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Wednesday, 21 December 2011

Remembering the Sabbath


Let me first apologize for not updating the blog over the past four weeks. For two weeks I was travelling, and upon returning I moved into a new apartment where I do not yet have an internet connection. I hope to get this remedied soon!

We now continue our series on the relevance of the Ten Commandments today with the Fourth Commandment, which reads thus:
“8 Remember the Sabbath day, to keep it holy. 9 Six days you shall labor, and do all your work, 10 but the seventh day is a Sabbath to the LORD your God. On it you shall not do any work, you, or your son, or your daughter, your male servant, or your female servant, or your livestock, or the sojourner who is within your gates. 11 For in six days the LORD made heaven and earth, the sea, and all that is in them, and rested on the seventh day. Therefore the LORD blessed the Sabbath day and made it holy.” (Exodus 20:8-11)
There has been much disagreement within the church about the continuing role of the Sabbath. Adherents to the Seventh Day Adventist Church, like the Jewish religion, continue to observe the Sabbath on the seventh day of the week. They point out that the basis of the Sabbath commandment was not something intrinsic to the Law of Moses (which has been fulfilled by the coming of Christ), but rather pointed back to Creation, and thus remains applicable forever.

Other Christians continue to observe the Sabbath but have changed it from the seventh day of the week to the first day of the week. For these believers, Sunday has become the “Christian Sabbath” because Jesus Christ rose from the dead on the first day of the week (Mark 16:2; John 20:1). They follow the precedent of the early church in coming together on the first day of the week (Acts 20:7; Revelation 1:10).

Still other Christians believe that the Sabbath day has passed away as a strict, literal requirement. They believe that the spirit or underlying principle of the Sabbath is to regularly set aside time from the pursuits of daily business and worldly concerns to worship God and fellowship with God and other believers. However, they do not consider themselves bound to set this time aside on a particular day of the week, but rather to prioritize God on every day of the week. Many of these Christians still come together for a worship service on Sunday, if only for reasons of convenience and convention.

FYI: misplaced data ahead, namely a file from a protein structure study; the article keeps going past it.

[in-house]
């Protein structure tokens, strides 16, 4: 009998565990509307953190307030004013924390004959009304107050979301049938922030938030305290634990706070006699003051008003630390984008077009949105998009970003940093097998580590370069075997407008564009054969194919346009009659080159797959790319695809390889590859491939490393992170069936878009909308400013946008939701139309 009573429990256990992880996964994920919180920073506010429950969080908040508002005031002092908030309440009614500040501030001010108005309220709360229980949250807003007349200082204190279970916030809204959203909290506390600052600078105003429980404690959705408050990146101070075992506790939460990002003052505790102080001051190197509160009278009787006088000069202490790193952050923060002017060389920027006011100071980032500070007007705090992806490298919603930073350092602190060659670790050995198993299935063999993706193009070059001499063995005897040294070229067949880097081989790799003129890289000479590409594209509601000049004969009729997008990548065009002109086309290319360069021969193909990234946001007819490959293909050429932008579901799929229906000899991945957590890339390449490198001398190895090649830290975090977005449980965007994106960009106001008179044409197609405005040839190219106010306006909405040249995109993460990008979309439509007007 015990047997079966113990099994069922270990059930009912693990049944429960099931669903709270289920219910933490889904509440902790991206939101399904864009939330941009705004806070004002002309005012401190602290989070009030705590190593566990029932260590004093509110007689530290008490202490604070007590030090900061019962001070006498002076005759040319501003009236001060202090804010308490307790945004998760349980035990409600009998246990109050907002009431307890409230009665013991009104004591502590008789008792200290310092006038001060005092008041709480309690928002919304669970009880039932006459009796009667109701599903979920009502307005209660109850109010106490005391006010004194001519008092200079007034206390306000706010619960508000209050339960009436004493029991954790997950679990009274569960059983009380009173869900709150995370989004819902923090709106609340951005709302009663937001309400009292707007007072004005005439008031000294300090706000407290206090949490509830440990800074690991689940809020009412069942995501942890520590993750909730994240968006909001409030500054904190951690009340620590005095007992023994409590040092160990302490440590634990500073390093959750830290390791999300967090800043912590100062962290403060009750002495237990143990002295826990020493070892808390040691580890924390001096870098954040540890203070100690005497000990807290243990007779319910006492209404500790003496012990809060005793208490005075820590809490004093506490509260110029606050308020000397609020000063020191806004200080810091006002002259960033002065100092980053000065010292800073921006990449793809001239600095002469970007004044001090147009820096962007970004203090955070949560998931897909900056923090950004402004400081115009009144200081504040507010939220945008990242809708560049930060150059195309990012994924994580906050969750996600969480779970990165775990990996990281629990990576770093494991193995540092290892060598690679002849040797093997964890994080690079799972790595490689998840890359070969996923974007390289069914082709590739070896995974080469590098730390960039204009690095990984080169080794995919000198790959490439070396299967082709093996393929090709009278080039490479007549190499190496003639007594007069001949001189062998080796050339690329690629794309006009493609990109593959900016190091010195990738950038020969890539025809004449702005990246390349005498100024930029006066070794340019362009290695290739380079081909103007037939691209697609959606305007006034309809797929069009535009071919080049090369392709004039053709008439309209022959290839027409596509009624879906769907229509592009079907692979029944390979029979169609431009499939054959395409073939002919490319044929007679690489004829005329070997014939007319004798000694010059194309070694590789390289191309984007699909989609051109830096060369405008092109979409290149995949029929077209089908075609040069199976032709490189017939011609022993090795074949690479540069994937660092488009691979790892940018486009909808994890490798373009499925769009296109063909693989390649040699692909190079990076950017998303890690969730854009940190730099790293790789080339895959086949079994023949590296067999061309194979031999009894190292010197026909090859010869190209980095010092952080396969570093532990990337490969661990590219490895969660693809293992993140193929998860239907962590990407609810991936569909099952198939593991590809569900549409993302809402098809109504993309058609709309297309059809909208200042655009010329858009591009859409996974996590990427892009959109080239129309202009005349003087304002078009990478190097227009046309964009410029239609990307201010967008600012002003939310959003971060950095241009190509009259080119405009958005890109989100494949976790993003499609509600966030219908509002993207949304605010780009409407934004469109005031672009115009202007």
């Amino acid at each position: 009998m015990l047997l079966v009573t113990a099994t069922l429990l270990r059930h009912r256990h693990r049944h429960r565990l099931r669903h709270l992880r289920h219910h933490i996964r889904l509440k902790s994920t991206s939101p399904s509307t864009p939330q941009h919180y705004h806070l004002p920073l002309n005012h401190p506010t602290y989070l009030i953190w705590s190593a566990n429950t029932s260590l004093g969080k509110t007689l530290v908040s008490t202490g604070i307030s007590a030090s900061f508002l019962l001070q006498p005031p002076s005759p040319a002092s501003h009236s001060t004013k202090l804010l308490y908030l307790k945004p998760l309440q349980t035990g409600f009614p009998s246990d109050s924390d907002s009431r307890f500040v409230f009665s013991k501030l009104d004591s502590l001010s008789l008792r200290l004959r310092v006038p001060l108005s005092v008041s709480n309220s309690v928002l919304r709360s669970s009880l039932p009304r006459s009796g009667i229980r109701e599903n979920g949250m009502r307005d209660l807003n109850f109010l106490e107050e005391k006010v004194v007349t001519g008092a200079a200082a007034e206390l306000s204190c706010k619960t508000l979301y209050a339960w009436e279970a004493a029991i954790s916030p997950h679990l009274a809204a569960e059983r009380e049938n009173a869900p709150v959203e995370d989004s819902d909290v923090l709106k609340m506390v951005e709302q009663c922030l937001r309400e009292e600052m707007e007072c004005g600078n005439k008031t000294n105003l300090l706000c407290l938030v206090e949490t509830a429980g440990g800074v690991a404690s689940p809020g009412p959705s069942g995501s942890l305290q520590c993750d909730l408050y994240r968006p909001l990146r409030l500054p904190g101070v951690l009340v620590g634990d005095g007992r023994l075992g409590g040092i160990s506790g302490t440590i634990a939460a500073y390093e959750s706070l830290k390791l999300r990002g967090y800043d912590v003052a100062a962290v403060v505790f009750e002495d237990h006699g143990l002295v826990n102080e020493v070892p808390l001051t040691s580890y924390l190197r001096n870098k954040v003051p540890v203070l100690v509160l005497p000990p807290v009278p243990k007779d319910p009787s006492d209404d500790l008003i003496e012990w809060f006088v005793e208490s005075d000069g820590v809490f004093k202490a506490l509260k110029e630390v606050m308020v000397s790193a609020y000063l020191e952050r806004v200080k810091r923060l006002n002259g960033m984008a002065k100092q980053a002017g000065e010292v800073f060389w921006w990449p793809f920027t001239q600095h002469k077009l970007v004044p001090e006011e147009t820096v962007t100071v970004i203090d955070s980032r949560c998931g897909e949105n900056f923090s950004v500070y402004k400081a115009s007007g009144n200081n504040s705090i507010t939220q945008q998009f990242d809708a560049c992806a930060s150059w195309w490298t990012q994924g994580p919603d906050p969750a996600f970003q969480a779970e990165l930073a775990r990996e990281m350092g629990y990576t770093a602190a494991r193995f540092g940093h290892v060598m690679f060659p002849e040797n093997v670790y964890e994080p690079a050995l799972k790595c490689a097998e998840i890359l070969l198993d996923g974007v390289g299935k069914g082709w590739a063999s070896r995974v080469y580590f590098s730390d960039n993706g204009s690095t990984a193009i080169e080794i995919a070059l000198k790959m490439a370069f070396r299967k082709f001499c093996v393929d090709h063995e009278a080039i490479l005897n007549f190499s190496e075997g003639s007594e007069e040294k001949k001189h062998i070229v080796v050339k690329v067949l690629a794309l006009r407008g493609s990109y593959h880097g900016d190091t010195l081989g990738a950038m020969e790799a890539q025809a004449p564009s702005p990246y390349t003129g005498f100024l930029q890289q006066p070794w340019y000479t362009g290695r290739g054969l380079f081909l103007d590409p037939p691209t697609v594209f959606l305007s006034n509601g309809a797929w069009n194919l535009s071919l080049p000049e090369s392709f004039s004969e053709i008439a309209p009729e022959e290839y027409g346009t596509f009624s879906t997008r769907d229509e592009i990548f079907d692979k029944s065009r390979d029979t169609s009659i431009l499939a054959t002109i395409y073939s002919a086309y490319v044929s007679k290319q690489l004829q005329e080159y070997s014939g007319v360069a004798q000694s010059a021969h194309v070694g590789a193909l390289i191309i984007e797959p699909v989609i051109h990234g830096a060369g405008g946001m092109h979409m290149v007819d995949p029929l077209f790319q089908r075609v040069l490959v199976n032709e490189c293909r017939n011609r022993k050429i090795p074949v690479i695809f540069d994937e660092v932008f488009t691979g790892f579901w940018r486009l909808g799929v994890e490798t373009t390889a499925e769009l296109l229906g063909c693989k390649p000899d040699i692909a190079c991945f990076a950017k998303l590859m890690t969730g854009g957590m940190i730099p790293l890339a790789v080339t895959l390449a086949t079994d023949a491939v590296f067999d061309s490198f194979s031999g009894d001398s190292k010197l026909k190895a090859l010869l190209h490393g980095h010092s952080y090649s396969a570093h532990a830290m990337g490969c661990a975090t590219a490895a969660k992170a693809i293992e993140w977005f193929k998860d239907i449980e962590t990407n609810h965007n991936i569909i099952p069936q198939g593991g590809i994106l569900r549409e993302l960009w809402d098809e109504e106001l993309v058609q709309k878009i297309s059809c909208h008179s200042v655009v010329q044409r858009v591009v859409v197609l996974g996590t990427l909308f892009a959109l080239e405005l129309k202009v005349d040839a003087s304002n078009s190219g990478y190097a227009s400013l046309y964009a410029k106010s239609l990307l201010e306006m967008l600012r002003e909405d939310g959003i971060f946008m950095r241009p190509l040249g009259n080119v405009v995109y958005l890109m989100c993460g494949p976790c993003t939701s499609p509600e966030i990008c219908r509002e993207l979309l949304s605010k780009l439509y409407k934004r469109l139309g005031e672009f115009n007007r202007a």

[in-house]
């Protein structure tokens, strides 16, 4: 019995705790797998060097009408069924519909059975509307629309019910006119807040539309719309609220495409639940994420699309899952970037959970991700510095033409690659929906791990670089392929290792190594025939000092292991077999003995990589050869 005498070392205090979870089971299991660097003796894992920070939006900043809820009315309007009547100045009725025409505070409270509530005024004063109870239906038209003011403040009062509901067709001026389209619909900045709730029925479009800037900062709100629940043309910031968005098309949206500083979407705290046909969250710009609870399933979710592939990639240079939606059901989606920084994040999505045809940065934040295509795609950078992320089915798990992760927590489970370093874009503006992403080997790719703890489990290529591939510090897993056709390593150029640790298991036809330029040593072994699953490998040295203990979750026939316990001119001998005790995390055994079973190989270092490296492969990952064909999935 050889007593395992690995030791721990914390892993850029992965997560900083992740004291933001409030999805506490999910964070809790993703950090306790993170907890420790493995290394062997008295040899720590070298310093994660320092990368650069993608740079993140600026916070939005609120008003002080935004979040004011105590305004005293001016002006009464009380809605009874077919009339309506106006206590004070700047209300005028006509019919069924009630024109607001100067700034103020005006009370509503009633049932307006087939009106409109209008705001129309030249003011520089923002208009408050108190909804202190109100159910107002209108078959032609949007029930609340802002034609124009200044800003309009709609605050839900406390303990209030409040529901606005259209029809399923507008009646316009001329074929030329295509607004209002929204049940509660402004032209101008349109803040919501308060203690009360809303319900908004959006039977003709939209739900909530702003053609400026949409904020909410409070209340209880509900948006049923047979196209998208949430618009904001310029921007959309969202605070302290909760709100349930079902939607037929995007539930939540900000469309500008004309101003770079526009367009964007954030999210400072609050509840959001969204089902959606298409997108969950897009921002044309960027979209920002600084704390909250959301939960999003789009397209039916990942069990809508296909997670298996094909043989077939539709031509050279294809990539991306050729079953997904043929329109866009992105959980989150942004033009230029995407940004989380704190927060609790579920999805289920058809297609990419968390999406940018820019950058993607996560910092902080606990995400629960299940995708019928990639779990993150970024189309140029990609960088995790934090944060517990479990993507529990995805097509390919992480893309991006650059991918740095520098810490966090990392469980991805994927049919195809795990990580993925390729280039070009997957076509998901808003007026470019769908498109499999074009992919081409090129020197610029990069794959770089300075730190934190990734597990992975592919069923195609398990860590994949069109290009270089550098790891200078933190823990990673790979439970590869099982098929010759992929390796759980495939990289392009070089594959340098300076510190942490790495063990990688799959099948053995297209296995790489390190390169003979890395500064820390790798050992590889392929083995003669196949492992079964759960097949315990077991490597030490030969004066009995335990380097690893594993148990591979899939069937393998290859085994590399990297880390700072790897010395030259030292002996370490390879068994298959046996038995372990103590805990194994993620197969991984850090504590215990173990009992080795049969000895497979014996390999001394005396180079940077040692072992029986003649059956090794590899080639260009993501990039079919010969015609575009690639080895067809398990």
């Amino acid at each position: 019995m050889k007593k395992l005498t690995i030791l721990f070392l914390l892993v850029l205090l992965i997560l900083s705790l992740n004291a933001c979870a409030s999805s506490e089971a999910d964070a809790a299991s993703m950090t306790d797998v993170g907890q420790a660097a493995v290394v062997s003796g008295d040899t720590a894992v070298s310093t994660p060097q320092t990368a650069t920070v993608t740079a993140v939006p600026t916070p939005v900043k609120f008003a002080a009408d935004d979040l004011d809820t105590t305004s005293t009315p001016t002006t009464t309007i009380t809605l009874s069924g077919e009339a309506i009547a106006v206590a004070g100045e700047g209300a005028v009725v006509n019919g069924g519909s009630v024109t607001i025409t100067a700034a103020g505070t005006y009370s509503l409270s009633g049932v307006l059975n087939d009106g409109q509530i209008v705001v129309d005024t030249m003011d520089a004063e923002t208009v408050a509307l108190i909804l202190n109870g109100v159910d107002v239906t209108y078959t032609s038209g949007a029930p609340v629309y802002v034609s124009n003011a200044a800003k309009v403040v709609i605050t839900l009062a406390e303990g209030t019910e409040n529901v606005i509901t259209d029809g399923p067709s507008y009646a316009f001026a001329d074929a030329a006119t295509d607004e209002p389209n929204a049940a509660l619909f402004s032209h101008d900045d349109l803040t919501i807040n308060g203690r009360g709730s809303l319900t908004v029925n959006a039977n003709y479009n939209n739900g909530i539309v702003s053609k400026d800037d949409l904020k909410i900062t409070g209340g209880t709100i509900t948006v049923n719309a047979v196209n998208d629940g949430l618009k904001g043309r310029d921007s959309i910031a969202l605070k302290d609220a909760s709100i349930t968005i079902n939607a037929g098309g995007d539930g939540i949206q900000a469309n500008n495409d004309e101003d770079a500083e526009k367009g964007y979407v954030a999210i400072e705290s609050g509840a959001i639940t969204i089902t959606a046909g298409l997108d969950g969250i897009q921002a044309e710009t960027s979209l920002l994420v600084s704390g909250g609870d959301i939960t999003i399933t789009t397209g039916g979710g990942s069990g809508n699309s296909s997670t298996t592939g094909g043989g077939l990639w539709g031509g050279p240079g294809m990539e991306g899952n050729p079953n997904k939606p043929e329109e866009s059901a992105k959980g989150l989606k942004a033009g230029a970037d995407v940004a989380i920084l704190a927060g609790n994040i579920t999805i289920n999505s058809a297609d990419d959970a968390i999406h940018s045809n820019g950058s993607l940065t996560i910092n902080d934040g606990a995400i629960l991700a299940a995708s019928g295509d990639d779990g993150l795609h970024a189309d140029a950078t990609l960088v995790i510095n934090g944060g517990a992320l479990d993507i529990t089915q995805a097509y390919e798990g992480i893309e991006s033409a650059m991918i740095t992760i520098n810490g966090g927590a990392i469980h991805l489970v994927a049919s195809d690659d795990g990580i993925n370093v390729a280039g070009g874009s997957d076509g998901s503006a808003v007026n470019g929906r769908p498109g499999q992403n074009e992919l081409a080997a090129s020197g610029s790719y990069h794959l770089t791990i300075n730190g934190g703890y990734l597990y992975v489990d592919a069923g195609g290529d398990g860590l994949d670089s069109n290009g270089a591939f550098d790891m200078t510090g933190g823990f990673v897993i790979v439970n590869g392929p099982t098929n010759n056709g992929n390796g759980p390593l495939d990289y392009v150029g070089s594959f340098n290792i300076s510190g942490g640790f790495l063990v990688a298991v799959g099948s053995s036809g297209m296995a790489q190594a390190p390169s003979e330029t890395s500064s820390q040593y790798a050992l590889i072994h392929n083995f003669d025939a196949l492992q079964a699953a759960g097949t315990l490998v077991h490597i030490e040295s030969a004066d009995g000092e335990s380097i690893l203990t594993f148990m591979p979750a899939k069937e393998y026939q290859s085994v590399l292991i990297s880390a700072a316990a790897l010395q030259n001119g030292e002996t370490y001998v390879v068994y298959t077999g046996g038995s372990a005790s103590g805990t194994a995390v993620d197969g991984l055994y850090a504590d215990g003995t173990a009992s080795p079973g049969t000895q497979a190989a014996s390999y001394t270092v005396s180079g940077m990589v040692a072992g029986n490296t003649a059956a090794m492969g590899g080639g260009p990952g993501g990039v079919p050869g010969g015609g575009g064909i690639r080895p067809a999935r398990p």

This non-literal view of the Sabbath commandment looks to Jesus’ own teachings and practices for support. Jesus infuriated some of the Jewish religious leaders of his day by healing the sick on the Sabbath (Matthew 12:10-12; Luke 13:10-16; John 9:14-16), and allowing his followers to perform certain tasks on the Sabbath (Matthew 12:1-8; John 5:9-16).

By the letter of the law, Jesus did break the Sabbath. He commanded a healed lame man to carry his mat into the city on the Sabbath, which was in direct contravention of the Law which prohibited carrying a burden through the city gates on the Sabbath (Jeremiah 17:21-24). The real purpose of this law, though, was to prevent commerce from taking place in the city on the Sabbath (see Nehemiah 13:15-22). Jesus argued that important tasks such as giving an ox a drink (Luke 13:15), pulling a sheep from a pit (Matthew 12:12) or circumcising a child (John 7:22-23) were allowed on the Sabbath, so “It is lawful to do good on the Sabbath.” He provided a much-needed reform to the legalistic Sabbath practices of the Jewish religious leaders who were enforcing the law to unreasonable extremes. He urged us to keep the Sabbath in perspective: the Sabbath was made for man, and not the other way around (Mark 2:27).

However, Jesus’ novel interpretation of the Sabbath went beyond simply allowing exceptions for good deeds. In the case of his disciples’ picking corn on the Sabbath, his justification was that in Old Testament times, priests had broken the Sabbath in the Temple and been blameless, and that “One greater than the temple is here.” He also pointed out that the Father works continually, and therefore so does he (John 5:17). The key principle here was that “The Son of Man is Lord of the Sabbath.” Jesus’ right to break the Sabbath derived from his divine authority. This gave him the right to set aside Sabbath Day restrictions for himself and his followers, and this is the basis for many Christians to claim today that the Sabbath restrictions are no longer in force.

Ezekiel’s prophecy of the age to come envisions Sabbath Day observance (Ezekiel 46:4), so it would be presumptuous to say that the Sabbath has been done away with. However, it must be noted that the Sabbath was hardly mentioned in the epistles of the New Testament, and even in the Book of Acts it comes up only when the apostles used it as an opportunity to preach to the Jews.